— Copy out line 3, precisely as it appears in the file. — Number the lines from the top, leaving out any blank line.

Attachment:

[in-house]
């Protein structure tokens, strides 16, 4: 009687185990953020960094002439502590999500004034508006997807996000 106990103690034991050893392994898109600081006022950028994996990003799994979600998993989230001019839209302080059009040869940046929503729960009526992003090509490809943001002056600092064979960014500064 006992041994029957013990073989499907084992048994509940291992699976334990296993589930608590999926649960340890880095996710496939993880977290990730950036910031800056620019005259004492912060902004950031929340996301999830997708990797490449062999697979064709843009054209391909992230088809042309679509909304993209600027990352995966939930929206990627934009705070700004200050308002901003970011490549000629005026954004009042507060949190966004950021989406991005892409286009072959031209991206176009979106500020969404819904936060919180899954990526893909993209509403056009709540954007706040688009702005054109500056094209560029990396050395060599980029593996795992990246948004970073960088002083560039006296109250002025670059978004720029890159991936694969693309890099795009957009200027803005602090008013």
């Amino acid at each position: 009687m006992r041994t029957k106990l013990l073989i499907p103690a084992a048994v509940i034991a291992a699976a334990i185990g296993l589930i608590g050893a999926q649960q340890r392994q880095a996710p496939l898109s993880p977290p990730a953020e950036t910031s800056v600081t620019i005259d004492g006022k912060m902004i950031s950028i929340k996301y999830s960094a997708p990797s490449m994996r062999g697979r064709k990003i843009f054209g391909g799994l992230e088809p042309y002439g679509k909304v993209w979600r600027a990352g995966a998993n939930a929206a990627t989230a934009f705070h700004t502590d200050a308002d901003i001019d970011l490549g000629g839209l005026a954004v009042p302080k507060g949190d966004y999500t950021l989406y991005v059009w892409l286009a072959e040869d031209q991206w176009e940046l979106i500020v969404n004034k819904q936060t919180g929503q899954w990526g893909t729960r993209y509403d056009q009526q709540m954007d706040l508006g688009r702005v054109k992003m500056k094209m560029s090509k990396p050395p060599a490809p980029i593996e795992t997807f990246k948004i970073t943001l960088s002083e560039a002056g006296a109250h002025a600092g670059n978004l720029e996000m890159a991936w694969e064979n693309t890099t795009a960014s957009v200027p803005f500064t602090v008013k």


């Amino acid at each position: 009687m006992r041994t029957k106990l013990l073989i499907p103690a084992a048994v509940i034991a291992a699976a334990i185990g296993l589930i608590g050893a999926q649960q340890r392994q880095a996710p496939l898109s993880p977290p990730a953020e950036t910031s800056v600081t620019i005259d004492g006022k912060m902004i950031s950028i929340k996301y999830s960094a997708p990797s490449m994996r062999g697979r064709k990003i843009f054209g391909g799994l992230e088809p042309y002439g679509k909304v993209w979600r600027a990352g995966a998993n939930a929206a990627t989230a934009f705070h700004t502590d200050a308002d901003i001019d970011l490549g000629g839209l005026a954004v009042p302080k507060g949190d966004y999500t950021l989406y991005v059009w892409l286009a072959e040869d031209q991206w176009e940046l979106i500020v969404n004034k819904q936060t919180g929503q899954w990526g893909t729960r993209y509403d056009q009526q709540m954007d706040l508006g688009r702005v054109k992003m500056k094209m560029s090509k990396p050395p060599a490809p980029i593996e795992t997807f990246k948004i970073t943001l960088s002083e560039a002056g006296a109250h002025a600092g670059n978004l720029e996000m890159a991936w694969e064979n693309t890099t795009a960014s957009v200027p803005f500064t602090v008013k």